It is not only donors that have gotten used to a bureaucratic, organization-centric approach to helping; “beneficiaries” are also used to it. Saleem told me that on his recent trip to Gaza, some Palestinian partners were frustrated that UPA doesn’t follow a specific, pre-set funding strategy. Saleem told them, and me, that meeting local needs means being responsive not prescriptive.
Nora: That sounds nice on the surface, especially when you say it is the responsibility of local organizations to articulate what they need. But needs are huge, endless, infinite, and also irrelevant in a way. You could never respond to all their needs, so isn’t it more important to talk about who makes the funding decisions rather than who defines the needs?
Saleem: Of course what we do is a collective drop in the bucket, so let me clarify that we, with the local partner, have to decide how to respond to the urgent and important needs, the ones that are priorities. We also know that our response is incomplete if we only look at emergency needs without having a program that helps people deal with, avoid or be more empowered to cope with similar situations in the future.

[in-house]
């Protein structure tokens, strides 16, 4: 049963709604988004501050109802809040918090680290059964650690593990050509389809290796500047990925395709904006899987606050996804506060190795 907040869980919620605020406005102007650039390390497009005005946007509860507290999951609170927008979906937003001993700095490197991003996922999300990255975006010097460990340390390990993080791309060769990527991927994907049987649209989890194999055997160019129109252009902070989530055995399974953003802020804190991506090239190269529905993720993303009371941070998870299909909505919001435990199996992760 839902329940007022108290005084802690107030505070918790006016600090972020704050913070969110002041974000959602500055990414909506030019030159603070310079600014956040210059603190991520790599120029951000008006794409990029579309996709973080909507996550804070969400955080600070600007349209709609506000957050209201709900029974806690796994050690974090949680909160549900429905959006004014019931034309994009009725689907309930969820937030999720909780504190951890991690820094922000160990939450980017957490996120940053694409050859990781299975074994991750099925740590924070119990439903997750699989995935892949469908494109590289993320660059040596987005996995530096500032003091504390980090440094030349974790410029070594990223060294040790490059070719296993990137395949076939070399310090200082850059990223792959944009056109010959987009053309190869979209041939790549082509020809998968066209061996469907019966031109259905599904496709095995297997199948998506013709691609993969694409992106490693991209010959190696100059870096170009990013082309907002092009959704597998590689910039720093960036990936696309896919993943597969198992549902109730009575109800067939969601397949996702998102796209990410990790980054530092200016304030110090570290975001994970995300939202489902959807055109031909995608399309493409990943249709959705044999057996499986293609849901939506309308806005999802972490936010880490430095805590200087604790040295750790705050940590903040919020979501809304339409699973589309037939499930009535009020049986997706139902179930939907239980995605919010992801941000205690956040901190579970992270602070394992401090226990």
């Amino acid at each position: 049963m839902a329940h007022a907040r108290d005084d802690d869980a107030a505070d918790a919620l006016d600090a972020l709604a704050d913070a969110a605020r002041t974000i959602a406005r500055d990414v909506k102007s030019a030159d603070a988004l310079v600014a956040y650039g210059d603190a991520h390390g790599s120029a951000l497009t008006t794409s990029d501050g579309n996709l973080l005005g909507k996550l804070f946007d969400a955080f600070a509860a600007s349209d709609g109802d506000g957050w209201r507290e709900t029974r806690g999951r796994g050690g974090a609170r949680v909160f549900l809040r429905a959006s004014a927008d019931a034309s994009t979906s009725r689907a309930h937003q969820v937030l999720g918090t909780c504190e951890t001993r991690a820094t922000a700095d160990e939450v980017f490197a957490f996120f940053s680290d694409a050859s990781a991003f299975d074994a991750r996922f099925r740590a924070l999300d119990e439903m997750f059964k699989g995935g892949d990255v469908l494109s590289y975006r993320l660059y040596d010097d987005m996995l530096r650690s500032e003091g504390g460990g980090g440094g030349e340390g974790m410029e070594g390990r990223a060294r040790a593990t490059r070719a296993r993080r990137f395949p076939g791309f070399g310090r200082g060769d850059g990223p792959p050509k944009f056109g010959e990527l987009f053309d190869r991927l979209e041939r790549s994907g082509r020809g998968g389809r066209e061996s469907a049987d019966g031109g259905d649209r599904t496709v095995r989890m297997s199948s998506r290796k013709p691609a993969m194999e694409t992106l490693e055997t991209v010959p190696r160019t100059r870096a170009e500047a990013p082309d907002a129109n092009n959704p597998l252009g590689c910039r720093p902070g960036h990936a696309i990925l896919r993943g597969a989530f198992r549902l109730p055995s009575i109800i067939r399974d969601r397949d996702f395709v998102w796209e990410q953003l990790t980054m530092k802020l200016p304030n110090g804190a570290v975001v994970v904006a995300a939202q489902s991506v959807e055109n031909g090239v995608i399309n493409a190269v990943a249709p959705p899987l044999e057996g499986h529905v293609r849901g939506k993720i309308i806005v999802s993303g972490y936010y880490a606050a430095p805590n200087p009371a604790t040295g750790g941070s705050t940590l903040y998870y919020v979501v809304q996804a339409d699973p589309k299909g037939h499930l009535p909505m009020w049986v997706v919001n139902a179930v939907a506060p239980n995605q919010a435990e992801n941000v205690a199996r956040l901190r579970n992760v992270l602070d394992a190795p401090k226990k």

Nora: That’s the classic dilemma facing humanitarian actors who are tasked with responding to emergencies despite knowing that there will be more and more of them. It sounds as if you’re reasonably satisfied with UPA’s approach to it: You have both large, long-term projects that build infrastructure and capacity, such as your cranio-facial surgery center in Ramallah. And you have small, one-time “emergency” projects like helping Nureddin, who needed help rebuilding his house.
But in the case of Nureddin, UPA’s help did not come as swiftly and easily as Saleem intended. He said there were logistical considerations and legal restrictions. These caused misunderstandings and delays. When Saleem finally traveled from the US and visited Nureddin in August, it didn’t take more than one minute for the two men to sense each other’s authenticity, and one minute later they had agreed on a way to disburse the money that satisfied everyone’s requirements.